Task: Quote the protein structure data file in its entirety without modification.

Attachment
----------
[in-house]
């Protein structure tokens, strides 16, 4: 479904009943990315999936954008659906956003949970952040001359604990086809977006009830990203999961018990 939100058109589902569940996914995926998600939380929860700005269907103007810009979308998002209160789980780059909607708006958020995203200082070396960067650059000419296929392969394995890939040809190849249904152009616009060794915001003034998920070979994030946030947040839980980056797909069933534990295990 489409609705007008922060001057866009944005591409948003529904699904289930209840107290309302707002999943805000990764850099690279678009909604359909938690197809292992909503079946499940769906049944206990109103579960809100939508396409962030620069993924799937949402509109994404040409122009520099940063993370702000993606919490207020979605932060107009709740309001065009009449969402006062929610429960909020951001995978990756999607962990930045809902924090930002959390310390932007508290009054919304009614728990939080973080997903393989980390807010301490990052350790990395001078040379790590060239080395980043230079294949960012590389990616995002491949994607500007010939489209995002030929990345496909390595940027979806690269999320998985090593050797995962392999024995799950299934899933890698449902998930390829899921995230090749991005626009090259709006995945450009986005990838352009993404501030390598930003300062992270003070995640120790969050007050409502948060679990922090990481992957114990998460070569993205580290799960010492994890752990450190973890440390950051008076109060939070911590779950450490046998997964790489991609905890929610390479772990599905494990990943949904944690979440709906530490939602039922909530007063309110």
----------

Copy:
[in-house]
């Protein structure tokens, strides 16, 4: 479904009943990315999936954008659906956003949970952040001359604990086809977006009830990203999961018990 939100058109589902569940996914995926998600939380929860700005269907103007810009979308998002209160789980780059909607708006958020995203200082070396960067650059000419296929392969394995890939040809190849249904152009616009060794915001003034998920070979994030946030947040839980980056797909069933534990295990 489409609705007008922060001057866009944005591409948003529904699904289930209840107290309302707002999943805000990764850099690279678009909604359909938690197809292992909503079946499940769906049944206990109103579960809100939508396409962030620069993924799937949402509109994404040409122009520099940063993370702000993606919490207020979605932060107009709740309001065009009449969402006062929610429960909020951001995978990756999607962990930045809902924090930002959390310390932007508290009054919304009614728990939080973080997903393989980390807010301490990052350790990395001078040379790590060239080395980043230079294949960012590389990616995002491949994607500007010939489209995002030929990345496909390595940027979806690269999320998985090593050797995962392999024995799950299934899933890698449902998930390829899921995230090749991005626009090259709006995945450009986005990838352009993404501030390598930003300062992270003070995640120790969050007050409502948060679990922090990481992957114990998460070569993205580290799960010492994890752990450190973890440390950051008076109060939070911590779950450490046998997964790489991609905890929610390479772990599905494990990943949904944690979440709906530490939602039922909530007063309110």